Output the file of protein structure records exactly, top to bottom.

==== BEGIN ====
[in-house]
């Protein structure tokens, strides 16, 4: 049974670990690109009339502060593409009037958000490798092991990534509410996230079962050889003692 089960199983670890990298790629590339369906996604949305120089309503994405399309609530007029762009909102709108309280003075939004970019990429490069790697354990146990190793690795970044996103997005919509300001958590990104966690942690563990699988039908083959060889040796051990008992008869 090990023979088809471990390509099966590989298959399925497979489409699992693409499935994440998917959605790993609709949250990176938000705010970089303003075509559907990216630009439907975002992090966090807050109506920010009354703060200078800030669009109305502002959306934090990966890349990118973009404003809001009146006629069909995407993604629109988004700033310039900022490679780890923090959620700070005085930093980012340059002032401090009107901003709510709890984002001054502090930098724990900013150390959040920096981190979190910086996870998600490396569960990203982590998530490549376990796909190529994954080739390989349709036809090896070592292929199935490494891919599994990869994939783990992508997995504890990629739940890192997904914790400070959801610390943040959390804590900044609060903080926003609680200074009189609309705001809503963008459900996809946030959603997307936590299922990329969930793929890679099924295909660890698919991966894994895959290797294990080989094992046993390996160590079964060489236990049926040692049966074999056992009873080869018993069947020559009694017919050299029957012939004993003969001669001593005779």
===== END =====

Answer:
[in-house]
């Protein structure tokens, strides 16, 4: 049974670990690109009339502060593409009037958000490798092991990534509410996230079962050889003692 089960199983670890990298790629590339369906996604949305120089309503994405399309609530007029762009909102709108309280003075939004970019990429490069790697354990146990190793690795970044996103997005919509300001958590990104966690942690563990699988039908083959060889040796051990008992008869 090990023979088809471990390509099966590989298959399925497979489409699992693409499935994440998917959605790993609709949250990176938000705010970089303003075509559907990216630009439907975002992090966090807050109506920010009354703060200078800030669009109305502002959306934090990966890349990118973009404003809001009146006629069909995407993604629109988004700033310039900022490679780890923090959620700070005085930093980012340059002032401090009107901003709510709890984002001054502090930098724990900013150390959040920096981190979190910086996870998600490396569960990203982590998530490549376990796909190529994954080739390989349709036809090896070592292929199935490494891919599994990869994939783990992508997995504890990629739940890192997904914790400070959801610390943040959390804590900044609060903080926003609680200074009189609309705001809503963008459900996809946030959603997307936590299922990329969930793929890679099924295909660890698919991966894994895959290797294990080989094992046993390996160590079964060489236990049926040692049966074999056992009873080869018993069947020559009694017919050299029957012939004993003969001669001593005779």